A term that describes vigorous questioning, usually by the police of a suspect in custody. Other than providing his name and address, the suspect is not obligated to answer the questions, and the fact that he has remained silent generally cannot be used by the prosecution to help prove that he is guilty of a crime. If the suspect has asked for a lawyer, the police must cease questioning. If they do not, they cannot use the answers against the suspect at trial.

BAILOR

Someone who delivers an item of personal property to another person for a specific purpose. For example, a person who leaves a broken VCR with a repairman in or... (more...)
Someone who delivers an item of personal property to another person for a specific purpose. For example, a person who leaves a broken VCR with a repairman in order to get it fixed would be a bailor.

CRIMINAL LAW

Laws written by Congress and state legislators that make certain behavior illegal and punishable by fines and/or imprisonment. By contrast, civil laws are not p... (more...)
Laws written by Congress and state legislators that make certain behavior illegal and punishable by fines and/or imprisonment. By contrast, civil laws are not punishable by imprisonment. In order to be found guilty of a criminal law, the prosecution must show that the defendant intended to act as he did; in civil law, you may sometimes be responsible for your actions even though you did not intend the consequences. For example, civil law makes you financially responsible for a car accident you caused but didn't intend.

CONTINGENCY FEE

A method of paying a lawyer for legal representation by which, instead of an hourly or per job fee, the lawyer receives a percentage of the money her client obt... (more...)
A method of paying a lawyer for legal representation by which, instead of an hourly or per job fee, the lawyer receives a percentage of the money her client obtains after settling or winning the case. Often contingency fee agreements -- which are most commonly used in personal injury cases -- award the successful lawyer between 20% and 50% of the amount recovered. Lawyers representing defendants charged with crimes may not charge contingency fees. In most states, contingency fee agreements must be in writing.

HUNG JURY

A jury unable to come to a final decision, resulting in a mistrial. Judges do their best to avoid hung juries, typically sending juries back into deliberations ... (more...)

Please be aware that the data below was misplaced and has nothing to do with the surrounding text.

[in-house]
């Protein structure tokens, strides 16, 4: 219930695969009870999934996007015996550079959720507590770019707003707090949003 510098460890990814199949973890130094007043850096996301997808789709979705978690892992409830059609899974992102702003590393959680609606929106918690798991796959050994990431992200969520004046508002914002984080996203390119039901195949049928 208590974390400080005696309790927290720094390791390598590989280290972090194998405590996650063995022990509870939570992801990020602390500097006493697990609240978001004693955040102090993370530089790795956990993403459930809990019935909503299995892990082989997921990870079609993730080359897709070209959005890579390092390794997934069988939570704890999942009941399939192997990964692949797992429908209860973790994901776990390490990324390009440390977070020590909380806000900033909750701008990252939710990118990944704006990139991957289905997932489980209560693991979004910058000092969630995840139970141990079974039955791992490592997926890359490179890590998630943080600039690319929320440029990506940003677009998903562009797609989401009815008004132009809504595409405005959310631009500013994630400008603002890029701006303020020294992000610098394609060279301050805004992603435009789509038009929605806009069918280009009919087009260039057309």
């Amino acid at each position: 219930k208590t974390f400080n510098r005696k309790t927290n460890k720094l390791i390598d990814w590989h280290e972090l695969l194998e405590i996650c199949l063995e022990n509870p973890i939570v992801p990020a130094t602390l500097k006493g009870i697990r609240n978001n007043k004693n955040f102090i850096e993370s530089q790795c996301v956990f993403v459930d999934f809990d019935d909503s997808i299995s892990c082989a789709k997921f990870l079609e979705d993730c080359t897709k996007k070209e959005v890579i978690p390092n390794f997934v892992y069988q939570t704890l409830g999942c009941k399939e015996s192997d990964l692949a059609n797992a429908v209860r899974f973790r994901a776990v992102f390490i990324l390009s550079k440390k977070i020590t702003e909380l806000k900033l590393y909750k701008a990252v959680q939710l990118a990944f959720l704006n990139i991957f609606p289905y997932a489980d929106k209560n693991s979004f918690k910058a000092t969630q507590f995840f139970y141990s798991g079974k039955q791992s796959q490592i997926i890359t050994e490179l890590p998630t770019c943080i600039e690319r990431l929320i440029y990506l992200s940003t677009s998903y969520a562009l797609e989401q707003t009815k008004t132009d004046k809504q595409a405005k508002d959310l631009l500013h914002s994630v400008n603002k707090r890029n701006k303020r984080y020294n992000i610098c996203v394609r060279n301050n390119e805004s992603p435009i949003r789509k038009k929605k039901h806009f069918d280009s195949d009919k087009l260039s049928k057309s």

A jury unable to come to a final decision, resulting in a mistrial. Judges do their best to avoid hung juries, typically sending juries back into deliberations with an assurance (sometimes known as a 'dynamite charge') that they will be able to reach a decision if they try harder. If a mistrial is declared, the case is tried again unless the parties settle the case (in a civil case) or the prosecution dismisses the charges or offers a plea bargain (in a criminal case).

PROSECUTE

When a local District Attorney, state Attorney General or federal United States Attorney brings a criminal case against a defendant.

SAMPLE LEGAL CASES

State v. Brooks

... On appeal, Brooks raises the following issues: (1) whether the language of the DUI pattern jury instruction, particularly the phrase "impairs to any extent," is confusing and reduces the State's burden of proof; (2) whether the trial court erred in admitting the results of his breath ...

Macon v. SHELBY COUNTY GOV'T CIVIL SERVICE

... Petitioner/Appellant Jimmy Macon ("Mr. Macon") was employed as a deputy jailer with the Shelby County Sheriff's Department ("Sheriff's Department") when he was arrested on August 28, 2003 in West Memphis, Arkansas for DUI, speeding, and improper lane change. ...

State v. Gray

... OPINION. JAMES CURWOOD WITT, JR., JUDGE. A Marion County Circuit Court jury convicted the defendant, Jackie Lynn Gray, of two counts of driving under the influence (DUI) and speeding. The trial court merged the DUI ...